Going Against The Grain

In learning most anything, there’s an accepted and standard way of approaching the material. There exists a typical method that emerged over the course of many years. In many disciplines, this method came about through trial and error, meticulously analyzing what techniques have worked best to allow an individual to excel as quickly and efficiently as possible toward their desired goal.

Unfortunately, in jazz improvisation, this did not happen. In jazz, the standard method of learning today arose not from understanding how the masters of the music learned this art, but instead from the world of academia. These academic studies focused on the results of what the jazz legends produced and ignored in entirety their process of how they learned.

By studying and analyzing commonalities among the end product (great solos), these studies drew formal conclusions and neatly packaged them in a digestible way, making the world of jazz improvisation available to everyone, but watering it down for those who wish to learn it on a deeper level.

Ok, so it’s not quite as bad as I’m making it sound. No, there’s not this corrupt agency out to destroy the world of jazz and all its practitioners…although it would make an interesting plot for a movie. There’s not necessarily one group of people that created this watered down version of learning jazz that I’m labeling as “the academics.”

Nonetheless, this false paradigm does exist, it was created in an academic setting, and it does stagnate the learning process of those who really want to get deeper into this stuff. So, what can you do about it?

Explore the model

The bulk of people follow the accepted model of learning jazz improvisation that I just began to discuss. Let me clarify some key aspects of this model. In general, this model places the utmost importance on scales, and more specifically, modes. You’re instructed to figure out what mode works over each chord, and then, using that information as an available pool of notes, you transition from one chord to the next by thinking primarily about which mode you’re transitioning to.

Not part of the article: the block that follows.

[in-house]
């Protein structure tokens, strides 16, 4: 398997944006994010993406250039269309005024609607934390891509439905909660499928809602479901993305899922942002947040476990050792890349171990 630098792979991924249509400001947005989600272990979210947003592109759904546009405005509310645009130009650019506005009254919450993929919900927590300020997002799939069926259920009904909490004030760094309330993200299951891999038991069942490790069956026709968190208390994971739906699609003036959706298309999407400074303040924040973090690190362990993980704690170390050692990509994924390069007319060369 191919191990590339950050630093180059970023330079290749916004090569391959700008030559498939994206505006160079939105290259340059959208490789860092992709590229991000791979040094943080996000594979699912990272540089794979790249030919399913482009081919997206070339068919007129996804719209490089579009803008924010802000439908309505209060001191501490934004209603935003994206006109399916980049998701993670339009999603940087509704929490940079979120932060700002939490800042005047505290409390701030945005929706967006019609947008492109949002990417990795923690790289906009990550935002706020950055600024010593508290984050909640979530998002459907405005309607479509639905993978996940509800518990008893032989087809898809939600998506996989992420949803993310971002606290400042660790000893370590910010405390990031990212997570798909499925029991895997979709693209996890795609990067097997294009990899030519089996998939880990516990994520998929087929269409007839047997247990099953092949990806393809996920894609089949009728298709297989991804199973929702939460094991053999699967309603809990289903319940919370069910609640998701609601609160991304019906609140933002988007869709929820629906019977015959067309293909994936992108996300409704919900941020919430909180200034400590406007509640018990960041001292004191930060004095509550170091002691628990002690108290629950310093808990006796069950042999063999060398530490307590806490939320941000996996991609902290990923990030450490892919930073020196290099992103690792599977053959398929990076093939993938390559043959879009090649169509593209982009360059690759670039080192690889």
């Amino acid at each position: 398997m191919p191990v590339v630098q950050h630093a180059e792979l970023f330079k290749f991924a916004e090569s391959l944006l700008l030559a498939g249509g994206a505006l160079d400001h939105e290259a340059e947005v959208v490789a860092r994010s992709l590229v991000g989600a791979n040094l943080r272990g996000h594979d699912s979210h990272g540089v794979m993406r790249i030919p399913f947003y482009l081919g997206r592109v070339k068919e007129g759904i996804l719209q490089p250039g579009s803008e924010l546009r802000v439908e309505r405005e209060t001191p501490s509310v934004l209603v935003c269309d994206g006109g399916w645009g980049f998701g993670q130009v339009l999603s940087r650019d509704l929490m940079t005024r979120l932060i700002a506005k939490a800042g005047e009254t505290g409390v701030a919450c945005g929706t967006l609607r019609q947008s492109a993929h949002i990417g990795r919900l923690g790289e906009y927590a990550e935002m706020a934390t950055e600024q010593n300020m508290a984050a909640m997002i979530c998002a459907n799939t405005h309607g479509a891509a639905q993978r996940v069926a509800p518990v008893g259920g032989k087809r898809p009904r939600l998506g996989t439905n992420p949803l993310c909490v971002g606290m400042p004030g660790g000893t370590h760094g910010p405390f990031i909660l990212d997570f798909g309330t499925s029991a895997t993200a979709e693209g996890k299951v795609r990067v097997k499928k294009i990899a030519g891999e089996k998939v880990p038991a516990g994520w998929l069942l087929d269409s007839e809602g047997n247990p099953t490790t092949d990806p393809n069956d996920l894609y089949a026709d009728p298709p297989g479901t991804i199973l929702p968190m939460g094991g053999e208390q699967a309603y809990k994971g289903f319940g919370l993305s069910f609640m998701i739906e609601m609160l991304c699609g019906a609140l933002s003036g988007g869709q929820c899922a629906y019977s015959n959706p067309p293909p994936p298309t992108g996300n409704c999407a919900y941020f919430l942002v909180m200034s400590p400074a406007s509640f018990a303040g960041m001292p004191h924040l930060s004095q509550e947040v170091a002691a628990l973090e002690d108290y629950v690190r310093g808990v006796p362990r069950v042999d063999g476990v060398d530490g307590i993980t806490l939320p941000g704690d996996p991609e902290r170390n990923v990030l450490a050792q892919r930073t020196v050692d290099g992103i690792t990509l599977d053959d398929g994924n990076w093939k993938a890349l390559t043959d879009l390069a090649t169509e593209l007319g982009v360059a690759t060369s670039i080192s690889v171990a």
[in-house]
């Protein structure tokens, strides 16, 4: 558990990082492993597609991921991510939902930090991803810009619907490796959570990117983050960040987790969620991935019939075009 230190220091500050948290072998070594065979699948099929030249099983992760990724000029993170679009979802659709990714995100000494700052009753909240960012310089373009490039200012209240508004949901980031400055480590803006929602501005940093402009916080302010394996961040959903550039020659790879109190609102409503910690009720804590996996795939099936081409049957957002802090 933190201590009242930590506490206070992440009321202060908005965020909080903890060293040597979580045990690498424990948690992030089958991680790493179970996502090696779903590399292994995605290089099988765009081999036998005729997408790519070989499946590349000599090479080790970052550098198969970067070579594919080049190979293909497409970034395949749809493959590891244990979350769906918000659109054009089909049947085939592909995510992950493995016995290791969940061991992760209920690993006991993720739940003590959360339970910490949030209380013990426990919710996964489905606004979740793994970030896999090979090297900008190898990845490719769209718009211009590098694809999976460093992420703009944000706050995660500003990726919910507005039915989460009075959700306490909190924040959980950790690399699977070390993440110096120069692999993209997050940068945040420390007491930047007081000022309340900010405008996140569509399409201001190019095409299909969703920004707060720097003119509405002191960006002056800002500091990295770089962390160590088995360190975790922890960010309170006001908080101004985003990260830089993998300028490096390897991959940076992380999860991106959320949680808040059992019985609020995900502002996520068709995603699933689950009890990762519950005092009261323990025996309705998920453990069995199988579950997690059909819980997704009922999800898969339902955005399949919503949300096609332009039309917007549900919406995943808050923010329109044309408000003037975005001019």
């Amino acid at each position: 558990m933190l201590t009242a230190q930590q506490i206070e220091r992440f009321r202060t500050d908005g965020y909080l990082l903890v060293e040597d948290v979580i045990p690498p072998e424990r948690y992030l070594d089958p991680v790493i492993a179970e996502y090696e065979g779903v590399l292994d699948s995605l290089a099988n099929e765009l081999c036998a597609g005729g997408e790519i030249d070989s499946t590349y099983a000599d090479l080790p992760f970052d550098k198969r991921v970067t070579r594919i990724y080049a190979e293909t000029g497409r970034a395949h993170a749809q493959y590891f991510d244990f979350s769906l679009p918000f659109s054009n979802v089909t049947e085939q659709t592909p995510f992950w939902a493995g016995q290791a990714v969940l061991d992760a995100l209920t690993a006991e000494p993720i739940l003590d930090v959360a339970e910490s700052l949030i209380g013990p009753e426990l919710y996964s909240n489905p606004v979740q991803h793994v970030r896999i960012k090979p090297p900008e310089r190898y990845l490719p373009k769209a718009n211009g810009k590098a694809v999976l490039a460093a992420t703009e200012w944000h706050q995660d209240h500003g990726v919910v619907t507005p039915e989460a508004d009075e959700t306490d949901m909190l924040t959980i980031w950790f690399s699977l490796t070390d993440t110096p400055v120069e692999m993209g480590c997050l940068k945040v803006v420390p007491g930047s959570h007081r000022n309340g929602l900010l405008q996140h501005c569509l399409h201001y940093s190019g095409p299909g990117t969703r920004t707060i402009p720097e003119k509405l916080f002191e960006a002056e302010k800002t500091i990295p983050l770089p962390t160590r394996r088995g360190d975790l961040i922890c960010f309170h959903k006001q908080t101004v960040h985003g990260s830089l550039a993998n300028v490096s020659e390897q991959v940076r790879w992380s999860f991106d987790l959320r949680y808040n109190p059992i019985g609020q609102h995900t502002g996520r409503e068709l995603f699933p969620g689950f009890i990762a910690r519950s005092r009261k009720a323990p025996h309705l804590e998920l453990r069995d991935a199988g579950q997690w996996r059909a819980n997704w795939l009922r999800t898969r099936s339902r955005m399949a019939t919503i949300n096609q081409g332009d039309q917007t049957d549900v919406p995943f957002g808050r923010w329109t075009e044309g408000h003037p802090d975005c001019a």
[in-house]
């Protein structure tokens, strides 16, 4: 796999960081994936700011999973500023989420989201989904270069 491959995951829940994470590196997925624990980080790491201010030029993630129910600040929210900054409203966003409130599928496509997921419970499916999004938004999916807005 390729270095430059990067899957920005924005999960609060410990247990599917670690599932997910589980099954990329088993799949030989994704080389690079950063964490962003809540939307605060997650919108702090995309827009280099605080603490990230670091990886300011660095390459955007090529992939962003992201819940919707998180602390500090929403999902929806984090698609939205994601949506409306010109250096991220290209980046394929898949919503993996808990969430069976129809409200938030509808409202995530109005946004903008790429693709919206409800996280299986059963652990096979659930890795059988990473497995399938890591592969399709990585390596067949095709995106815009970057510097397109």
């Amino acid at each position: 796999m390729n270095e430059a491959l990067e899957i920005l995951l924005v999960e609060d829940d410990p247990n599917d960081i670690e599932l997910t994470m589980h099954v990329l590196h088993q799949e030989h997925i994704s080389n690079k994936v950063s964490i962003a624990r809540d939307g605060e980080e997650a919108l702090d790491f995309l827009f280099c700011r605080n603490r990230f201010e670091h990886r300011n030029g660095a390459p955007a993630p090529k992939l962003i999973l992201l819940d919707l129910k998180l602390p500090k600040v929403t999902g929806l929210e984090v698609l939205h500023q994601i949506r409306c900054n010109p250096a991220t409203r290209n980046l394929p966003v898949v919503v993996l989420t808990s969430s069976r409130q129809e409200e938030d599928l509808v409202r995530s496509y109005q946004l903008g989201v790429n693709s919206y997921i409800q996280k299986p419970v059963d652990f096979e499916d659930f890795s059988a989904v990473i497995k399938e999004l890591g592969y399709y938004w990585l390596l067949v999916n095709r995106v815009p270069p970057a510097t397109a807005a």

On top of that, this model stresses that if you have a series of chords that are all operating in the same key like a ii-V-I, then you can simply play in the tonic key over the entire progression, adjusting from one mode of the key to another if you like, but more or less you’re thinking in one key.

I could go on about this model, but for our purposes here, that is sufficient. The idea is that in whatever you’re learning, be it jazz, math, or skiing, the first step is to explore the existing models of how people approach this skill. Of course there may be many accepted models, in which case you have your choice as to which direction you take. In any case, explore the models before you jump in to evaluating their effectiveness.

Figure out where the model succeeds and where it fails

Once you clearly understand the present model, then you can start to determine where the model excels and discover any shortcomings that exist.

To do this, think about each element of the model and compare it to the success achieved by people that have implemented it. For example, the model I described previously is the core way that people are taught to navigate jazz harmony and create melodies in jazz improvisation today.

Thinking about this model and the correspondent success that people have achieved using it will give us a better idea of what works and what doesn’t.

Many people (I would argue the bulk) who practice jazz today have ascribed to this model, yet, how many of them have risen to outstanding heights? This is an over-generalization, but in this case, using our experience and logic is all we’ve got, and in my experience and to my ear, very few people who utilize this model can play fluently on even the most basic of tunes. Why is that?

It’s because thinking in terms of modes of scales completely ignores the harmonic progression occurring and throws to the wayside the tradition that has made this music: the language that has created the sound, feel, and vibe of the music since its inception.

All you have to do is be a conscious objective observer to know that what is being taught in many books and schools does not work, or else everyone would sound great.

Think about it:

Many people know all their scales in all keys and can play them in 3rds, 4ths, 5ths, and so on. They can even play sequences and patterns through them and they know exactly what chords to use them over. Still, most people fall flat on their face over a blues. The logical conclusion you should arrive at is: scales and application of modes is not an effective way to learn to improvise, hence the model is flawed.

We know it. Everyone practices this standard stuff and  they don’t get anywhere close to where they want to be, so why should you continue to accept that what people say is true?